The far side of the mountain…. (Fan Dance – Winter 2016)

On Saturday I took part in the winter Fan Dance. This has to be the toughest event that I have done so far. It isn’t the distance that is the issue but the terrain and the weather… Before I tell you all about the event I think I should fill you in a bit on my training leading up to it.

Training had been going well until about 6 weeks before the event. I had been building my mileage and getting in enough hill training. I had also added swimming in to the mix 🙂 Then, on one of my night trail runs on the South Downs I caught a foot on a tree root, badly twisted an ankle and fell. I managed to hobble back and could put some weight on it but it soon started to swell up. It was one of those really annoying injuries that is painful, leaves you with a swollen ankle but you know you haven’t done too much serious damage but it will take time to heal. Initially I thought (rather optimistically) that I would give it a week and then start running again. I quite quickly realised this wouldn’t be the case when I found I couldn’t even use that leg when I was swimming… In the end I didn’t run at all for two weeks. Since I have started running this is the longest time I have ever not run for. After that I started back quite gently being very careful on my ankle, taping it up and wearing support socks afterwards. I think I am very lucky in that I seem to heal quite quickly and by being careful I managed to get one long run on 11.8 miles in before the event as well as a number of 5-8 mile runs. this fell well short of the training I had planned ( it had included four 15 mile runs amongst others) but I knew I could complete the distance on this training but it wouldn’t be an amazing time, I just needed to let my ankle heal so I could actually make it to the start line.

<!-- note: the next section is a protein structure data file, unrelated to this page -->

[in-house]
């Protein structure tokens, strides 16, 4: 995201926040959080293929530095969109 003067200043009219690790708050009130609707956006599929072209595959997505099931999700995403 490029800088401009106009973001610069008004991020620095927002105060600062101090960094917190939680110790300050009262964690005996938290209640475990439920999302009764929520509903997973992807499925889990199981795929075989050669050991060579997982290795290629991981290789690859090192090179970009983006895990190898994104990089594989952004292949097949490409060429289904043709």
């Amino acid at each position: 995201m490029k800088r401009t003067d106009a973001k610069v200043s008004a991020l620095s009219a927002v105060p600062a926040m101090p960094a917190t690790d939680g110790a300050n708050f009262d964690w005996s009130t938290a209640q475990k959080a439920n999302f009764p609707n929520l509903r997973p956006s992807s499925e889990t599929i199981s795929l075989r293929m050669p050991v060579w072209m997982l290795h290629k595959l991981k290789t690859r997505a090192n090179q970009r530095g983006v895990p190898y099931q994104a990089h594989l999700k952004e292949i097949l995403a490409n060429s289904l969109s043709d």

The Fan Dance isn’t like any other event I have taken part in. Because this one was held in January you know the weather is going to be bad. You also know that if you have a problem on the mountain that it could be hours before you get down. There is no easy way down and the only place you could voluntarily withdraw from the race is the half way point; there is no road access to any other part of the course. I remember chatting to a friend about it beforehand they said “Can’t they just get a helicopter to pick you up” and I suddenly realised how people can under estimate what the weather can do and over estimate what is actually possible ! On the day I doubt that any helicopter pilot would have been able to get anyone off that mountain. Visibility was almost non-existent, it was absolutely hammering it down with sideways rain and sleet and blowing a gale so strong it was blowing the water back up the mountain… so no, I don’t think just asking for a helicopter to pick you up would be an option..